Slobot About Town CXXV:

Slobot visits the Historic Homes of Spartanburg, pt. 05!

Slobot was strolling about Duncan Park when he stumbled upon a beautiful old abode.

Slobot snapped a Polaroid of the historic home.

Slobot, ever curious, made his way inside and discovered a stunning chandelier...

and an old parlor organ.

On the organ sat a songbook published by the A. M. Alexander Company of Spartanburg.  Alonzo Marshall Alexander was the man behind the A. M. Alexander Company and the Alexander Music House. Alexander Music House did, for many years, occupy 319 East Main Street. That house was the former home of A. M. Alexander and is today the Inn on Main.

The house that holds the parlor organ and its songbook is known as the Duncan Estate after its builder, Major David R. Duncan (1836 - 1902).

In 1874 Major Duncan purchased 300 acres of land along Union Street.

Duncan - an attorney, Civil War veteran, state legislator, and member of the boards of trustees of Wofford and Converse Colleges - dubbed this land Mountain View.

Duncan built his Mountain View home in 1897 and lived there until his death on January 28, 1902.

Duncan's descendants continued to live on the property until 1937.

In 1923 the family donated the land around the Duncan Estate to the City of Spartanburg.

Much of that land would go on to become the Duncan Park neighborhood. The Duncan family, however, specified in its donation that 11 acres of land should be made available to the general public. That 11 acres would become what is today Duncan Park.

The Duncan Estate is today owned by Danielle Eisner, and through her, it may be rented for weddings and other events.

From the gorgeous garden at the Duncan Estate, Slobot made his way towards Hampton Heights, where he was sure he would find more handsome homes.

The first of these handsome homes was this remarkable residence, 175 West Hampton Avenue.

175 West Hampton Avenue was built ~1913 by Saffie T. and Milton W. Howard. The Howards would live there until ~1930. Slobot loved its massive columns.

Slobot discovered this nifty number at 200 West Hampton Avenue.

200 West Hampton Avenue was built by Andrew M. Law ~1902. Andrew Law sold the house to the Harris family in 1925 and they would continue to live there until 1994.

Slobot continued down West Hampton Avenue and, in doing so, stumbled upon house after gorgeous house. 232 West Hampton - the Irwin House - was no exception.

William Pinckney Irwin (1850 - 1925) and his wife Ida Pyles Irwin (1850 - 1947) built the house in ~1890. This would be the first of the Irwin family homes in Hampton Heights.

The second of the Irwin Family homes in Hampton Heights is 269 West Hampton Avenue, the Arthur Irwin House.

Arthur Irwin, brother of William Pinckney Irwin, was a pharmacist, and he built this house in ~1892.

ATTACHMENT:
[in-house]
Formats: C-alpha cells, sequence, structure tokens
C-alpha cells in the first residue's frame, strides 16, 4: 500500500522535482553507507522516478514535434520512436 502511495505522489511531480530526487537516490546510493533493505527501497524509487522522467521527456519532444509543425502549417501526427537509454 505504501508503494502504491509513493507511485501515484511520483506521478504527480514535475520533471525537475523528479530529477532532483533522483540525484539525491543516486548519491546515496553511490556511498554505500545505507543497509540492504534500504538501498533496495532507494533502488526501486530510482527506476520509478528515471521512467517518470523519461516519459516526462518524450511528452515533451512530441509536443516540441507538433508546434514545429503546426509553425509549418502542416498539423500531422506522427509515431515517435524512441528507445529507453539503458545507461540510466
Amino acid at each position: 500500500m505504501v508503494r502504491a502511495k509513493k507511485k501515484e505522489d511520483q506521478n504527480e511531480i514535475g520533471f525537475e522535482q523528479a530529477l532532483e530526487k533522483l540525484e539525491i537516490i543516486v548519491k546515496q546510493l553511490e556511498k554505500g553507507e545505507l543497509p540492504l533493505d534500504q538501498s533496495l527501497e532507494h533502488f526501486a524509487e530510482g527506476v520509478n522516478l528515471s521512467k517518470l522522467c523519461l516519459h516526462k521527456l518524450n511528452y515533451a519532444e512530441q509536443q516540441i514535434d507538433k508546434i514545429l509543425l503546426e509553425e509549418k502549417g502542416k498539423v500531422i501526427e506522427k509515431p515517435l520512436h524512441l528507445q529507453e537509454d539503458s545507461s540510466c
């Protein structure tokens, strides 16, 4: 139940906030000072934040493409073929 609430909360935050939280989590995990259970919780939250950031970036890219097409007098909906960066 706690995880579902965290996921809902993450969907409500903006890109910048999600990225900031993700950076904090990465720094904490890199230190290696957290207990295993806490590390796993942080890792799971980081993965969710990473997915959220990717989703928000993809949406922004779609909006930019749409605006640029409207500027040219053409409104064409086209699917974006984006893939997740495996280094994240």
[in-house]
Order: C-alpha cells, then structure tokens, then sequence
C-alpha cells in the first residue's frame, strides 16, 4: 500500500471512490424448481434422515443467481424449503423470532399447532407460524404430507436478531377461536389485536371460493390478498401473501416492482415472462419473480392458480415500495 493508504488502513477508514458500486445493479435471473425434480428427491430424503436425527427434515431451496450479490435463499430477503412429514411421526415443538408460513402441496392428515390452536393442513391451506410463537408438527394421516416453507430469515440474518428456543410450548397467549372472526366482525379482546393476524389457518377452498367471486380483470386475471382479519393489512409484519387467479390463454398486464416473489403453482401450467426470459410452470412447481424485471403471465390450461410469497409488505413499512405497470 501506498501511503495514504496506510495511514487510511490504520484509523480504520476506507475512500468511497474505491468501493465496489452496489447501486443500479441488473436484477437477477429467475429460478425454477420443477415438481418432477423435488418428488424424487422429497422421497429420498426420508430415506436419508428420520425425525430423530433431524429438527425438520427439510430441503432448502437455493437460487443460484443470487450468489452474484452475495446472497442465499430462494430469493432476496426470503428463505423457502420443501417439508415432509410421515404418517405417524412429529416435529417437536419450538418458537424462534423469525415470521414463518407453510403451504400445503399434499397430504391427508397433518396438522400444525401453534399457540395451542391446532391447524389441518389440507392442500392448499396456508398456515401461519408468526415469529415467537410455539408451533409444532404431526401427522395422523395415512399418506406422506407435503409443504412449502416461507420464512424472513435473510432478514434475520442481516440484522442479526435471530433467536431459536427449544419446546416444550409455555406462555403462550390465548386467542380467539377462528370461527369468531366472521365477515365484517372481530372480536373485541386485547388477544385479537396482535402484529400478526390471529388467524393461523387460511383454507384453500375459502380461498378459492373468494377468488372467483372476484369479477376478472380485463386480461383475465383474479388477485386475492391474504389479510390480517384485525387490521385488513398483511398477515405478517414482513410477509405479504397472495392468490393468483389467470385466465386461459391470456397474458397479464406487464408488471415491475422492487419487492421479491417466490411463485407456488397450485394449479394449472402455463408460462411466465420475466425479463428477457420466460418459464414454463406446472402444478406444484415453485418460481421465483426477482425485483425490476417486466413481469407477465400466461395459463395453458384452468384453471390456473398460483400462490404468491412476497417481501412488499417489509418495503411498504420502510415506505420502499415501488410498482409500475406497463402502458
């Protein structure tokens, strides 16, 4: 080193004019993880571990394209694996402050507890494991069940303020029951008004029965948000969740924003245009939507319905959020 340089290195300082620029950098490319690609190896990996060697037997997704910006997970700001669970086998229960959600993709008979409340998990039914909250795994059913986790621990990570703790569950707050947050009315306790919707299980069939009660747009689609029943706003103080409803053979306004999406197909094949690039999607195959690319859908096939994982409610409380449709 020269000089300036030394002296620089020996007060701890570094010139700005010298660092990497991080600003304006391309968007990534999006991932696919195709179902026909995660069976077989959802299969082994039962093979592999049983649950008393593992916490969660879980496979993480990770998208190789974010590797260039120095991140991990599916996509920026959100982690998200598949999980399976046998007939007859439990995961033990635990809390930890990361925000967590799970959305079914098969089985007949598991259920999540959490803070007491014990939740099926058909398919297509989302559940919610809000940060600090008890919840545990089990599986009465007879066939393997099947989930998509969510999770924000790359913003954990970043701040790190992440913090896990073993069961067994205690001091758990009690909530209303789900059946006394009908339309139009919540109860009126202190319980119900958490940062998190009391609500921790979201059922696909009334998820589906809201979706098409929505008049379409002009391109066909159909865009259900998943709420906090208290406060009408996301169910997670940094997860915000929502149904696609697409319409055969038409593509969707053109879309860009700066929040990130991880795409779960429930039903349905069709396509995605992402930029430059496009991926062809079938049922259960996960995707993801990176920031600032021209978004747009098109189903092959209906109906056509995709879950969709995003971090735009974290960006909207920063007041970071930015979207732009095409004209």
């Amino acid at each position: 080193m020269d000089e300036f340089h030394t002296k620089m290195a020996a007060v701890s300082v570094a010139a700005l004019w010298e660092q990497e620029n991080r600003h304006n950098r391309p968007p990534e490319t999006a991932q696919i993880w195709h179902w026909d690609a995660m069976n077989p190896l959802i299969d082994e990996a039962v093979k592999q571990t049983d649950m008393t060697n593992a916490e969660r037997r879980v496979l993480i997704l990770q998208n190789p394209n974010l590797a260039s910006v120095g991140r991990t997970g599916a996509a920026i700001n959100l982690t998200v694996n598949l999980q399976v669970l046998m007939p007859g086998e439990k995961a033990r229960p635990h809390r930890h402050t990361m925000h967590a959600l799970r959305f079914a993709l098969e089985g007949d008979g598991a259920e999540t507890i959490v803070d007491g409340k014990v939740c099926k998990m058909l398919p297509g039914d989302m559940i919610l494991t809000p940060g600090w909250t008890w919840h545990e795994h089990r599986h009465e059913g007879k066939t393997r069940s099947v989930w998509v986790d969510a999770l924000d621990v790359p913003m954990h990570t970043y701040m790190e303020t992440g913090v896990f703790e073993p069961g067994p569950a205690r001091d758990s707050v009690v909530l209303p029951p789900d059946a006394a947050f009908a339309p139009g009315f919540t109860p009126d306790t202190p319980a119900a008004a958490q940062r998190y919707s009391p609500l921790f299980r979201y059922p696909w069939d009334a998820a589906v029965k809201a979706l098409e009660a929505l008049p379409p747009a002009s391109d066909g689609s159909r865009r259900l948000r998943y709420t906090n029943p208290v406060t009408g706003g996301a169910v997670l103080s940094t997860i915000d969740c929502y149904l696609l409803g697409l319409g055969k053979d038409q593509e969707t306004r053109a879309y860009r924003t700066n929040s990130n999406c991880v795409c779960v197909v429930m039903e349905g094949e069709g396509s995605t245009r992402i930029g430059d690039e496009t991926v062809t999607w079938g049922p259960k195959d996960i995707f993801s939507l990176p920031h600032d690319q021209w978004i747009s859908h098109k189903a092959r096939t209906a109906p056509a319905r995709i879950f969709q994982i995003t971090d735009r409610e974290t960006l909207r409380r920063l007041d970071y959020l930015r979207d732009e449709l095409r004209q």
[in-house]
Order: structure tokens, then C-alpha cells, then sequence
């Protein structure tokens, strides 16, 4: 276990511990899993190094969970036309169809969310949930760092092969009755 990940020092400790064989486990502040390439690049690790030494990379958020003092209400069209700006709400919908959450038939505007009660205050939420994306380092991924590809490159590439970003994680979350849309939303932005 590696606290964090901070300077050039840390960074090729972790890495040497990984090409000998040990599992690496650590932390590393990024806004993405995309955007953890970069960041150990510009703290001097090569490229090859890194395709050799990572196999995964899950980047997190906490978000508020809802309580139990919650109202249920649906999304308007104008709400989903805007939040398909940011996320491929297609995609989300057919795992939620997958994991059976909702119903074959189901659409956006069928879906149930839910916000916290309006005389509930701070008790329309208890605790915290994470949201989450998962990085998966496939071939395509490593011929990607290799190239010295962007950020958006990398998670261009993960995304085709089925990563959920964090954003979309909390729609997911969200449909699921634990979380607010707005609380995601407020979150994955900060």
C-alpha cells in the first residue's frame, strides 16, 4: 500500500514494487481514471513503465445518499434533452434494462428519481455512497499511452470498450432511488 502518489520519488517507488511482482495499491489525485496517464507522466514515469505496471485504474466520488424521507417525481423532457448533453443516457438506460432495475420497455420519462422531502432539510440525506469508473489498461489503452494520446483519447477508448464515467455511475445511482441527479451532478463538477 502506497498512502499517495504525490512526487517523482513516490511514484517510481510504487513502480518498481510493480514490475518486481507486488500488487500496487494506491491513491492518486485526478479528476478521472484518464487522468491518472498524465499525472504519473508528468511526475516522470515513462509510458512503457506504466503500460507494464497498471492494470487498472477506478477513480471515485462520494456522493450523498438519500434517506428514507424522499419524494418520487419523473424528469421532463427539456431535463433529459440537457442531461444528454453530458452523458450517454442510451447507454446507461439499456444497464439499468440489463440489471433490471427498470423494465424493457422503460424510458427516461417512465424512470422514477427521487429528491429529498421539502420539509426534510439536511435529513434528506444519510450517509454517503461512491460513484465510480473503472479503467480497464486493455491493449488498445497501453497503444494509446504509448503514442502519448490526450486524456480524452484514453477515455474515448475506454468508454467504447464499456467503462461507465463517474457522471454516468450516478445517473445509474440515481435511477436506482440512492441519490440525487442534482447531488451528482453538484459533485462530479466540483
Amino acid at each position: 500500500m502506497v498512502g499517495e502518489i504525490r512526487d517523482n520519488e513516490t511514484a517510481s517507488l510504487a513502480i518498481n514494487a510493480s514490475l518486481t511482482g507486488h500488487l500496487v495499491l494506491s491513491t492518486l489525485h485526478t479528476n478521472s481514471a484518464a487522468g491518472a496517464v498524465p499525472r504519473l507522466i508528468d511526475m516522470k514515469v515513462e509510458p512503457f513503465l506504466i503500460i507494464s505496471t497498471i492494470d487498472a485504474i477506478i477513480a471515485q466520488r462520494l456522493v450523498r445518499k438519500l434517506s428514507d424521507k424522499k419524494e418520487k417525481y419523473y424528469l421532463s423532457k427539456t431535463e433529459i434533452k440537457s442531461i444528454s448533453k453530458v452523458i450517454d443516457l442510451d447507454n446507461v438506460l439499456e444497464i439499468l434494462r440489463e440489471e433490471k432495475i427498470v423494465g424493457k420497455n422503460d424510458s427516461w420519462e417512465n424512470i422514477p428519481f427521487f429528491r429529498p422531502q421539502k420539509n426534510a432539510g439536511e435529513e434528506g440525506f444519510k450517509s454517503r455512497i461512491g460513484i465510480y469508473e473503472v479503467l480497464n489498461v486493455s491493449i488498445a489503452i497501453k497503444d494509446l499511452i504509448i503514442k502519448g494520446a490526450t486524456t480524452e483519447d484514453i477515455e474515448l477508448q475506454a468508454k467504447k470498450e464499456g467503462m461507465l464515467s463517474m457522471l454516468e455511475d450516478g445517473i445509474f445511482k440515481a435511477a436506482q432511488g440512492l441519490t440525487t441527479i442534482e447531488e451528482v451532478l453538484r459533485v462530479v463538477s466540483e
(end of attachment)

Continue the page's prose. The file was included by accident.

Irwin lived in the home with his sister, Miss Mary Irwin. The house would stay in the Irwin family until 1985 when it was purchased by its current owners Vivian B. Fisher and Jim Newcome. On June 18, 2010 the house was nearly lost to a freak fire, thought to have been sparked by a painter's torch. The fire consumed the roof, attics and tower. A family cat also died from smoke inhalation.

In front of 269 West Hampton is the original carriage stone.

Slobot continued his stroll about Hampton Heights and, in doing so, stumbled upon 229 West Hampton Avenue. The house, built in ~1899, is known as the Brady House for former renters Oren L. Brady Sr. and Gussie Edwards Brady.

Their daughter, Euna Mae Brady Lowery, and her husband, John David Lowry, would purchase the house in 1940. They and their respective families would live in the house afterwards. Two of the Brady clan, Oren L. Brady II and Oren L. Brady III, have served as Spartanburg County Treasurer.

Not all of Spartanburg's great homes still stand; one of those that does not is the Dr. Jesse F. Cleveland house.

That house was built by Dr. Jesse F. Cleveland, and it stood where today stands the Cleveland Academy Of Leadership.

In the early 1880s Dr. Jesse F. Cleveland and his brother John B. built identical homes. Jesse's home, which stood on Howard Street near its intersection with Franklin, was demolished in order to build the Cleveland Junior High School.

John Cleveland's home, however, still stands at the corner of North Church Street and Asheville Highway. That house, known as Bonhaven, looks a little different than its former twin due to updates made in ensuing decades.

Slobot loves all these old houses!

Slobot would like to thank Vivian B. Fisher, Brad Steinecke, the former Hampton Heights Preservation Trust, Danielle Eisner, the Duncan Estate and YOU!